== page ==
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    You spell the Haft Seen table with seven S’es

    haftseen5The Now Ruz decoration found in every Iranian home is the Haft Seen arrangement. It is set up on a cloth on a carpet or upon a table several days before the spring equinox that marks the beginning of the New Year.

    Haft is the Persian word for seven, and seen is the Persian letter that corresponds to “s” in English. Thus, Haft Seen literally means Seven S’es.

    The Haft Seen arrangement consists of seven symbolic items that each begin with the letter seen. All together, these seven items represent the happiness that every family hopes to have during the New Year.

    Traditionally, the seven items of the Haft Seen table are: sekeh (coin); samanu (a sweet wheat pudding); sabzi (sprouting green shoots of vegetables or herbs); sonbol (hyacinth flower); seer (garlic); senjed (a tiny, dried fruit from an Asian deciduous tree); and serkeh (vinegar). If all of these items are not available, appropriate substitutes include such “s” items as sib (apple) and sumagh (sumac).   And there are family variations for the Haft Seen table, just as families have their own varying traditions for Christmas tree decorating in the West.

    About an hour before the moment that signifies the arrival of spring, or Now Ruz, the family gathers around the Haft Seen to await the New Year.

    Iranians wait for the exact moment of Now Ruz in much the same way Americans await the clock to strike midnight and turn December 31 into a new year. In Iran, canons have traditionally alerted the populace to the arrival of Now Ruz, although radio and television now perform the service.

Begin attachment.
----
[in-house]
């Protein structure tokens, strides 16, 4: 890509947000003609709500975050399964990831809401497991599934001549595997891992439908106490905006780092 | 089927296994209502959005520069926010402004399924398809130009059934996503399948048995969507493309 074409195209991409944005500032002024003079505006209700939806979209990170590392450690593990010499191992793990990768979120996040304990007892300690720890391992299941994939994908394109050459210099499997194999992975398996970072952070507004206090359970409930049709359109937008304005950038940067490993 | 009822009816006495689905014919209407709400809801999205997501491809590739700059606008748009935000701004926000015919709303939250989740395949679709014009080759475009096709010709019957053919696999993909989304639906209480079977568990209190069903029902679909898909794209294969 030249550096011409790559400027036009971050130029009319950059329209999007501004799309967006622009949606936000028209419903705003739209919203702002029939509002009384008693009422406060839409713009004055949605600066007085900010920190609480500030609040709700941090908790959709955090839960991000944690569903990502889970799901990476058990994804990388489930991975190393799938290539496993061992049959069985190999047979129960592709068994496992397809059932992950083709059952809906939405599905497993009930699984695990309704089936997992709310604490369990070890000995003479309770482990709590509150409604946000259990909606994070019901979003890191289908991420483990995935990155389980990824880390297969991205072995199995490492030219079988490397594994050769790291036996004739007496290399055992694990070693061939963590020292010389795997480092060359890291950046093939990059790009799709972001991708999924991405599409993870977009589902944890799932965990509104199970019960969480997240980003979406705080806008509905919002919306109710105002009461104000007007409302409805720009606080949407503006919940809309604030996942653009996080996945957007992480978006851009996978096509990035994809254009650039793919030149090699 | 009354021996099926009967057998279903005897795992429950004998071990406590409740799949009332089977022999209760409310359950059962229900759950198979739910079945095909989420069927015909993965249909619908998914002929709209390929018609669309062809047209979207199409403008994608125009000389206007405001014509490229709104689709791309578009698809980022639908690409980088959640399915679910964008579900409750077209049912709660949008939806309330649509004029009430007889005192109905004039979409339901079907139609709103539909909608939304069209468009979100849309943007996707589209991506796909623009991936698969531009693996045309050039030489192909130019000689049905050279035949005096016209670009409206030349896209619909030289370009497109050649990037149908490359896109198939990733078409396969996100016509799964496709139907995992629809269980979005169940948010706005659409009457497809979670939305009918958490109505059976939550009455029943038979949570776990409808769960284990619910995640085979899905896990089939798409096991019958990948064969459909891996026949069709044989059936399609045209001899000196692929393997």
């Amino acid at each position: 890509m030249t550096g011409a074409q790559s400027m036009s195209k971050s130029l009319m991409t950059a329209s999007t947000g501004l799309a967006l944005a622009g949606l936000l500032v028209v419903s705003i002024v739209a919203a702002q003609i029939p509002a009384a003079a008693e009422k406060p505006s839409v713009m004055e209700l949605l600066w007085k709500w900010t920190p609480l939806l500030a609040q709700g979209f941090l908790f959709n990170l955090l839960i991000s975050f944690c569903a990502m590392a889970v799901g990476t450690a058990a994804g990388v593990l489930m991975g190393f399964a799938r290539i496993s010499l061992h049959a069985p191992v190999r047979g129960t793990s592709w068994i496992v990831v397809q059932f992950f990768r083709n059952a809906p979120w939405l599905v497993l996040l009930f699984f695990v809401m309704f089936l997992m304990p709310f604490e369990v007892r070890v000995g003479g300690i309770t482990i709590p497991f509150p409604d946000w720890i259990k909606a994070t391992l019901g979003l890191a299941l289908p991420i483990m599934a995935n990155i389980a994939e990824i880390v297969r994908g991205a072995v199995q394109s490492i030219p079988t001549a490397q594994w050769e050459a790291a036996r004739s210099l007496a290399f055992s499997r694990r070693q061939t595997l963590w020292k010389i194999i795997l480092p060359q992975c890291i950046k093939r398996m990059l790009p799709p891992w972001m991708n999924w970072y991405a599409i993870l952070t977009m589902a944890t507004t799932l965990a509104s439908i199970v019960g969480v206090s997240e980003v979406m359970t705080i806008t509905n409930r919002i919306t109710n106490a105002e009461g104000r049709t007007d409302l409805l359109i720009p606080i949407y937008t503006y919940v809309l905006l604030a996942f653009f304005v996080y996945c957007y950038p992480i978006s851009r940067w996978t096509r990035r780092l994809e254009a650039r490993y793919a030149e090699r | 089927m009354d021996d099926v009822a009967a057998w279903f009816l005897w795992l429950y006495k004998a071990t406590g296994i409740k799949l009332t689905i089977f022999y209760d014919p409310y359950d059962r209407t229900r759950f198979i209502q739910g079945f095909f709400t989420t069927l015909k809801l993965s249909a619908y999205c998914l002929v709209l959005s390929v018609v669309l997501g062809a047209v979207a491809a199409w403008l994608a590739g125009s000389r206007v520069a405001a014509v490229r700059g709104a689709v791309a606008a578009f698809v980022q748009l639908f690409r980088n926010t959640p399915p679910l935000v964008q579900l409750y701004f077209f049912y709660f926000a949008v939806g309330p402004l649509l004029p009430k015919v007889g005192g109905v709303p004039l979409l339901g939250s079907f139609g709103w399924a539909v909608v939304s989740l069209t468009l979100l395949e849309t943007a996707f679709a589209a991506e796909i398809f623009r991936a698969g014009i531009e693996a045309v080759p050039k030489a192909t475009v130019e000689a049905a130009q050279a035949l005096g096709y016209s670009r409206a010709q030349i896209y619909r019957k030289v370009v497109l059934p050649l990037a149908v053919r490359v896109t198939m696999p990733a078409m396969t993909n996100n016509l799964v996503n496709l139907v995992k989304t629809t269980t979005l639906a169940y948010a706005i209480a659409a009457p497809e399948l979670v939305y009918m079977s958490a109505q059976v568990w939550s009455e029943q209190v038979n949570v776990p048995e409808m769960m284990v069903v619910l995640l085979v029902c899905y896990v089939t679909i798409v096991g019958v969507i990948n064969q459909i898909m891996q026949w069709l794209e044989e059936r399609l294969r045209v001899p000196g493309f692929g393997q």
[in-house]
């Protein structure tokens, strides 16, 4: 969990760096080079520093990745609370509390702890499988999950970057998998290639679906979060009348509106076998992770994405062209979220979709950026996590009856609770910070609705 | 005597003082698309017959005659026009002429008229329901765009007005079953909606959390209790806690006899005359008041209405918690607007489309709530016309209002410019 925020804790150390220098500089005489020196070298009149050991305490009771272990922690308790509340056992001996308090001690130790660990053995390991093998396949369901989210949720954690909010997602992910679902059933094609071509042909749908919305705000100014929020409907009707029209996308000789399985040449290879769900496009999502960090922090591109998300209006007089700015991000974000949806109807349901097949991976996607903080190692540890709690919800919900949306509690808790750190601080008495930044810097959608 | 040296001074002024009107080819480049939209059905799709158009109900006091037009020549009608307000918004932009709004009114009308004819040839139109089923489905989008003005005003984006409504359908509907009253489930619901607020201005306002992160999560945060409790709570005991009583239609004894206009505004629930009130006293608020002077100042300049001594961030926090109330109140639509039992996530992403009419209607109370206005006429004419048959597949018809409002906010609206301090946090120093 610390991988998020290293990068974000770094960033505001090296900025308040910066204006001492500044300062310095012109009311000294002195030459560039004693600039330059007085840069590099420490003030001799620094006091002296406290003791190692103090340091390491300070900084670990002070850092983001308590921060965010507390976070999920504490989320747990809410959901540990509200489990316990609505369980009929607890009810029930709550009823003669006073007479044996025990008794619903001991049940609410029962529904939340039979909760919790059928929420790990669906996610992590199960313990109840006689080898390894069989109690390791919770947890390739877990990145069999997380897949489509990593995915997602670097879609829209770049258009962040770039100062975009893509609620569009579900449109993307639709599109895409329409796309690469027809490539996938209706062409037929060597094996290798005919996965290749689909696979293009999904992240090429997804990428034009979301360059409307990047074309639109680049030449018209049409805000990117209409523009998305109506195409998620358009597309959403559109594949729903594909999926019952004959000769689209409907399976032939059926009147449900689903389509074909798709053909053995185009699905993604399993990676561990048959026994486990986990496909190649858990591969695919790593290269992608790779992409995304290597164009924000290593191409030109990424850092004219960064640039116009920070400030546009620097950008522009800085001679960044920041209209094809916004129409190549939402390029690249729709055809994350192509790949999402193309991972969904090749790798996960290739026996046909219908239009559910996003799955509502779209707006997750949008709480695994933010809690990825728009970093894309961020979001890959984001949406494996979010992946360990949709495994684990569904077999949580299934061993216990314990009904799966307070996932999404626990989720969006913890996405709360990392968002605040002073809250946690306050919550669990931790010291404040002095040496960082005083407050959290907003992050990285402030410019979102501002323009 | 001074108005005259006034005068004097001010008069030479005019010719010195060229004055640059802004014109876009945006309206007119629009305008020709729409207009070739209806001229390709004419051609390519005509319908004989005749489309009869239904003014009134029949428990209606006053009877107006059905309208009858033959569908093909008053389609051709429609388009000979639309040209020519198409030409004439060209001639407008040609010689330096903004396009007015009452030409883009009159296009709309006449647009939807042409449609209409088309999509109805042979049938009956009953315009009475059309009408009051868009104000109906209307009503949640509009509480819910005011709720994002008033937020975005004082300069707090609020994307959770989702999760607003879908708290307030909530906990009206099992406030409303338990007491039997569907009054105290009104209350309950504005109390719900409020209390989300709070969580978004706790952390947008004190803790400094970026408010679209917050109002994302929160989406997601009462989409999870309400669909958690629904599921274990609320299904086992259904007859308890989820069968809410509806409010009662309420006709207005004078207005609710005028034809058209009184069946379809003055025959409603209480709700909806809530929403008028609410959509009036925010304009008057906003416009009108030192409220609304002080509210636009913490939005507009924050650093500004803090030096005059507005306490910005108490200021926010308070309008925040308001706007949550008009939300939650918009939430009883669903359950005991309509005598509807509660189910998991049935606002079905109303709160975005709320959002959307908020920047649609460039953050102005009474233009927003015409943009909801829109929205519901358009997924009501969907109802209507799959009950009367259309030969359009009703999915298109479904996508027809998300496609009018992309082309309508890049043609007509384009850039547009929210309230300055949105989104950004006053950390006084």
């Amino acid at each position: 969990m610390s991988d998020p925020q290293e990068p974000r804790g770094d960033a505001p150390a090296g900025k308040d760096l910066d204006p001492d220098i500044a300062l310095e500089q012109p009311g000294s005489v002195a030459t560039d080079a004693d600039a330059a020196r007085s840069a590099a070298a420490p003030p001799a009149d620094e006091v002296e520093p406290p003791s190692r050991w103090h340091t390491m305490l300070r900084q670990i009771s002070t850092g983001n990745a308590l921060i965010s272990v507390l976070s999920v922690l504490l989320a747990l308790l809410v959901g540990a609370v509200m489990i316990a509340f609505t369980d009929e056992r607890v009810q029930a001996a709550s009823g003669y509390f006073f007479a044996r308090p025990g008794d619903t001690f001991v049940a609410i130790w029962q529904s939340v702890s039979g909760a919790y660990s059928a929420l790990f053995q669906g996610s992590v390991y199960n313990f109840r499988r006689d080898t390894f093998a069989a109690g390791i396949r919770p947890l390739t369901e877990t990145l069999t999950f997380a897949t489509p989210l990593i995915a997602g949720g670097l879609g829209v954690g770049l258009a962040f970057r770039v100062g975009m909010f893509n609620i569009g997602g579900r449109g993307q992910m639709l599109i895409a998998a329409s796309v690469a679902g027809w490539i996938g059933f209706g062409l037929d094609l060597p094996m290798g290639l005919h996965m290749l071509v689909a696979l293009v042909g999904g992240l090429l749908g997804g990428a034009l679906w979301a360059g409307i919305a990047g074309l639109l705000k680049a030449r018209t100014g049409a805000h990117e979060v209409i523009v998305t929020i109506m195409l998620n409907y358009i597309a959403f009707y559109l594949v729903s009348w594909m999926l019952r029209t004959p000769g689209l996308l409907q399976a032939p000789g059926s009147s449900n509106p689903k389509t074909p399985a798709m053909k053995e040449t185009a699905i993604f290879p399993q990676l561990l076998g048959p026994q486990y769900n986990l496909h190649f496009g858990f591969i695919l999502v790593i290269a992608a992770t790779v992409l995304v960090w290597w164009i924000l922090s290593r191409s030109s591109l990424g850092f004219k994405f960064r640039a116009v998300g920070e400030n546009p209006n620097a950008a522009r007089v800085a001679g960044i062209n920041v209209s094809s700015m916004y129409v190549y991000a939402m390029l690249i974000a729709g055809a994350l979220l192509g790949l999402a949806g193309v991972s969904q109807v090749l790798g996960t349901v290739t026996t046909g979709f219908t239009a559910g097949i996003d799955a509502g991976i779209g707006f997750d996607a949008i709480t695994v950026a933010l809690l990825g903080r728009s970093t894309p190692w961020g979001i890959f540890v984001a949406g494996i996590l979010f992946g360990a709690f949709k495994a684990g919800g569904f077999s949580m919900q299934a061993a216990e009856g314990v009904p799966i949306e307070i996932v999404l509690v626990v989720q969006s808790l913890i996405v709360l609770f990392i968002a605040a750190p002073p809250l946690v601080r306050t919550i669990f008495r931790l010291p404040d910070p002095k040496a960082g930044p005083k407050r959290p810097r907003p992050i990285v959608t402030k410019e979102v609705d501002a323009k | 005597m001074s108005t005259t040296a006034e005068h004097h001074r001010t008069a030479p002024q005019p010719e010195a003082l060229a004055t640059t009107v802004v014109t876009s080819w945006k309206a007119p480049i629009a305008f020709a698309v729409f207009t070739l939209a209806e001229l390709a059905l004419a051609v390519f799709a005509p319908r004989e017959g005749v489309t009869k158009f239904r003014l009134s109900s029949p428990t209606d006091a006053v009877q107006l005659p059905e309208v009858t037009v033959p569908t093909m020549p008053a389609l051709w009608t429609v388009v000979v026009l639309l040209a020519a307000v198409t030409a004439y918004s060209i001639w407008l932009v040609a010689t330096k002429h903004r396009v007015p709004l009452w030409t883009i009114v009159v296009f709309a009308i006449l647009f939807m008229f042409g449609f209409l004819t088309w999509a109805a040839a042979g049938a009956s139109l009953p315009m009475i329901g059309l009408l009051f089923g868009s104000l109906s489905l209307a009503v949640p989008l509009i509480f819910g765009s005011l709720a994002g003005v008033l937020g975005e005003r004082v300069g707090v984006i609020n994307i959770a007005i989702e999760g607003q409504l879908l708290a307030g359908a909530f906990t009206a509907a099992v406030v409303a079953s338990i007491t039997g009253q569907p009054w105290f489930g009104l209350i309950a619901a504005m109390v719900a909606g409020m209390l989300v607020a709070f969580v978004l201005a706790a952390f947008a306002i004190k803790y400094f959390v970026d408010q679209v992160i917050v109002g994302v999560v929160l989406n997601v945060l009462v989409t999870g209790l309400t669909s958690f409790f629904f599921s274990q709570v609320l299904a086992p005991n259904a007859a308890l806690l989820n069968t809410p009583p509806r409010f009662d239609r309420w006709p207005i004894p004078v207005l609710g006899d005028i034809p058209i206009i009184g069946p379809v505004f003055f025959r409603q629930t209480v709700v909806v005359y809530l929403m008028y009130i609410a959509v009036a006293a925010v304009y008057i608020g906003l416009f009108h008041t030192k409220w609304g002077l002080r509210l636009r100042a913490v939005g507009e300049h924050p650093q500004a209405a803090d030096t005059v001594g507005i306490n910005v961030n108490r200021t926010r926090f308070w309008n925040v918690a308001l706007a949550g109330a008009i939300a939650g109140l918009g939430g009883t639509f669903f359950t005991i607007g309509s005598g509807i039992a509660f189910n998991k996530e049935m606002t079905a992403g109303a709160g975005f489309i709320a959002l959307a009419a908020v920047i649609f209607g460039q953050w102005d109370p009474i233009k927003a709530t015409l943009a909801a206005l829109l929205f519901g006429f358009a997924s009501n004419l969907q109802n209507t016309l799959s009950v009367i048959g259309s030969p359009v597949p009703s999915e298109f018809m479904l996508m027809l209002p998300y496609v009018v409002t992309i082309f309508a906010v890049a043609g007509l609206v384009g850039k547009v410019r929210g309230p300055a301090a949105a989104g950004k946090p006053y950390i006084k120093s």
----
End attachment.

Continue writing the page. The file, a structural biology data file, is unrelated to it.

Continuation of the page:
The Haft Seen custom is at least 2,000 years old. In Sassanian Iran it was traditional to have a Haft Sheen arrangement in every home. Sheen  is the Persian letter representing the “sh” sound.

    When the majority of Iranians were converting from Zorastrianism to Islam—from the mid-7th Century to the 10th Century CE—the custom gradually changed from haft sheen to haft seen.

    One widely believed reason for this change is that wine, or sharab, was traditionally part of the haft sheen table. Pious Muslims could thus avoid having wine as part of their New Year observance by an artful slip of the tongue.

    Over the years, the Haft Seen has become a centerpiece for a variety of other items associated with Now Ruz. Many families set up a table that includes, in addition to the Haft Seen, such items as a mirror, boiled eggs, sweets, candles, and a bowl with a goldfish.

    Many families include the Qoran on their Haft Seen table. Just before and after the moment of the equinox, the male head of the household recites from the Qoran.

    The Haft Seen items, as well as the other decorations on the table, represent happiness and good fortune for the New Year. For example, the sekeh—preferably a gold coin, but at least a shiny new one—symbolizes the hope for adequate income for the family.

    The samanu symbolizes sweetness in life, the sabzi fertility, that is, many children in the family, and the serkeh is to ward off bitterness. The lighted candles, the bowl of clear water in which a goldfish swims, the mirror, and the flowers all symbolize good luck.

    Eating of the foods on the Haft Seen table also brings luck, but the Haft Seen must not be disturbed until after the New Year has begun. Sweets, or shirini, are always consumed right after the arrival of the equinox, but each family has its own traditions about when the samanu and senjed are eaten.

    The sabzi is planted several weeks before Now Ruz in order that a healthy crop of sprouts will be ready in time for Now Ruz.  The sabzi greens are saved until the final day of the Now Ruz season, Sizdeh Bedar, the 13th day after Now Ruz. It is considered very bad luck to remain at home on this day. Families go on picnics, taking along with them the sabzi.

    Rural families tend to transplant the sabzi into the ground. Urban families tend to toss the sabzi into a stream of running water.

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